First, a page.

Another week is in the ecoright books. Here is the news we’ve been following:
This week’s must watch: Was this latest hurricane caused by global warming or not? ” So where’s the truth? It turns out it’s right in the middle.”
Another mayor getting it done: Check out this profile of Georgetown, Texas Mayor Dale Ross, a conservative Republican who led his town to be the first (and only) in Texas to run completely on renewable energy. On climate change, he has this to say: “What reasonable person can’t weigh the evidence and come to the conclusion that climate change is real and it’s happening. When you say,`No, it’s not.’ Really? Well what are you basing that on? You think Irma and Harvey were just coincidences? Really?” We say: don’t mess with Texas!
Iowa evangelist preaches climate: In similar news, we are officially drafting Iowan Lindsay Mouw into the ecoright club. This young conservative details her conversion on climate change (she even changed her major from medicine to environmental science) and how her faith guides her actions. “No one even talked about climate change in church, and some had barely heard of it. We know God loves his creation and the poor,” she said. “So start small. Ride your bike. Turn off the lights. I tell them to think of it as loving your brothers and sisters around the world. Do this as part of your faith.”
Climate’s pricey tab: The Government Accountability Office (GAO) issued a report citing the billion of dollars the U.S. already spends due to climate change. The federal government has spent $350 billion in the last decade on disaster assistance programs, not including the three devastating hurricanes to hit the mainland in 2017, costs of which also are estimated in the $300 billion range. According to the study, the federal government has “not undertaken strategic government-wide planning to manage climate risks by using information on the potential economic effects of climate change to identify significant risks and craft appropriate federal responses.” Maine’s Sen. Susan Collins, a co-requestor of the report, called the economic impact figures “astonishing” and pointed out that the Maine economy “is inextricably linked to the environment. We are experiencing a real change in the sea life, which has serious implications for the livelihoods of many people across our state, including those who work in our iconic lobster industry.”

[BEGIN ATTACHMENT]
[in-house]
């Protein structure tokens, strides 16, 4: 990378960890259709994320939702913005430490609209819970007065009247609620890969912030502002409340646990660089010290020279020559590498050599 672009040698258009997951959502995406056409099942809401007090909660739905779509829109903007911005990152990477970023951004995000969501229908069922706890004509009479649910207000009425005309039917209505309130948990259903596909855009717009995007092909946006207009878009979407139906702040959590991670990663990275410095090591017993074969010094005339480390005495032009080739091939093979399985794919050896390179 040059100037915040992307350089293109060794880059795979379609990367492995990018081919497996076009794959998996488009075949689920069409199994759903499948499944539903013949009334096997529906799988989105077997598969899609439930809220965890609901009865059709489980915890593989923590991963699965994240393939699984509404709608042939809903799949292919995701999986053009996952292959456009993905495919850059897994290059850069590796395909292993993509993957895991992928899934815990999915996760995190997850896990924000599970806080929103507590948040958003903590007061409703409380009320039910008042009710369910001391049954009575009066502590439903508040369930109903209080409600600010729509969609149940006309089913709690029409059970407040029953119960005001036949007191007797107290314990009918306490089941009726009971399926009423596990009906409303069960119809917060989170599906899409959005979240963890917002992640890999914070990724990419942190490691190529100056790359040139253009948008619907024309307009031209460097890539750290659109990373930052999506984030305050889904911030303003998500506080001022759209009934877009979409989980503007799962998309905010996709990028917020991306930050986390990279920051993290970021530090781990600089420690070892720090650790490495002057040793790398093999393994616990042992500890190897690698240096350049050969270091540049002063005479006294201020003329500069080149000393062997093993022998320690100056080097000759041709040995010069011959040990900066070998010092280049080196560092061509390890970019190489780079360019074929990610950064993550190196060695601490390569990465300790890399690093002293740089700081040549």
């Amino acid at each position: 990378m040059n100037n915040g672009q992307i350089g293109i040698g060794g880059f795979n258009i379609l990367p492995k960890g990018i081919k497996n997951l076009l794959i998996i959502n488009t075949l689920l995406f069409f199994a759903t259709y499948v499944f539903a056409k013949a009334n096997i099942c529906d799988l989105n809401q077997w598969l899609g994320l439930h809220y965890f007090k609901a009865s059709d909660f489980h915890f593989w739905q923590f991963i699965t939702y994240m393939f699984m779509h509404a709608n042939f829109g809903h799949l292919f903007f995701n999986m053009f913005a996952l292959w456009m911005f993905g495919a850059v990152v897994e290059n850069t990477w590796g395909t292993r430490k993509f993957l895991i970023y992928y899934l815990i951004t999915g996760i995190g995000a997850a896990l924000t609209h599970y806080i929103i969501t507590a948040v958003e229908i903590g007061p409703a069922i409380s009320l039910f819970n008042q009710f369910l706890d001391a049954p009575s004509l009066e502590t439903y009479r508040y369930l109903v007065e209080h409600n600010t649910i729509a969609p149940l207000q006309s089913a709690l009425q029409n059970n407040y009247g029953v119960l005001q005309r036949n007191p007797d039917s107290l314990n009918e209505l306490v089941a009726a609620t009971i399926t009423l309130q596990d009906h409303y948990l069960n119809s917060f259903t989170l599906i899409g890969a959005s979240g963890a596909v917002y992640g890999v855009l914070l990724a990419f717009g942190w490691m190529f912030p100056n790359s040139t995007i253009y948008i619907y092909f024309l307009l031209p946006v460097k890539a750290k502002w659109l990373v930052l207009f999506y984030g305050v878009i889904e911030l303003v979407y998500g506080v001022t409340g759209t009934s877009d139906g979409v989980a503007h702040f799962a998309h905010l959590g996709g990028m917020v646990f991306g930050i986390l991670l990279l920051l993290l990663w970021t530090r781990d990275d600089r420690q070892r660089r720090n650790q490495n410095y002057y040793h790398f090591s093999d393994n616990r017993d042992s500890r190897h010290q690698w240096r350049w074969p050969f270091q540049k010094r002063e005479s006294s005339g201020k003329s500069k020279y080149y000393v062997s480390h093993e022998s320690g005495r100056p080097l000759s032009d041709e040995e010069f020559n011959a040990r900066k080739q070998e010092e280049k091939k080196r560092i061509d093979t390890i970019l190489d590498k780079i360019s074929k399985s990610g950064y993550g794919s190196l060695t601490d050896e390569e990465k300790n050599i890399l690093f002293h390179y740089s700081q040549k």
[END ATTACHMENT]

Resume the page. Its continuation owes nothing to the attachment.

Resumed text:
To illustrate, here’s an image from the National Oceanic and Atmospheric Administration of the U.S.’s billion-dollar weather and climate disasters:
“Climate change is real”: Alaska’s Sen. Lisa Murkowski, who chairs the Senate Energy and Natural Resources Committee, addressed the Alaskan Federation of Natives, where she said “confronting climate change and adapting to it will take leadership, it will take partnership and attention to social justice if we are to find the strength to tackle the issue together.” She pointed to the crisis posed by a changing climate as an opportunity for new energy solutions being tested in small Alaska communities with scalable potential. “The eyes of the world, my friends, are looking to us. They’re looking to Alaska for some of these solutions,” she said. “Climate change is real!”
Nicaragua says oui: Nicaragua officially joined the Paris Climate Agreement, leaving the U.S. and Syria as the only two nations on the sidelines.
Full disclosure: House Climate Solution Caucus members and fellow Floridians Rep. Carlos Curbelo and Rep. Ileana Ros-Lehtinen co-sponsored a bill to require the Department of Interior to maintain an online database of greenhouse gases emissions from fossil fuels extracted from public lands. More details to come!
Fun fact: According to the Bureau of Labor Statistics, solar installers and wind turbine techs are one-two on the top ten list of fastest growing jobs in America.
Climate jester: It wouldn’t be Week En Review if we didn’t highlight the week’s eyerolling moment. Kelly Craft, the new U.S. ambassador to Canada says she believes “both sides of the science” on climate change.
That’s it on this end! Remember on Halloween, not much is scarier than lack of climate leadership!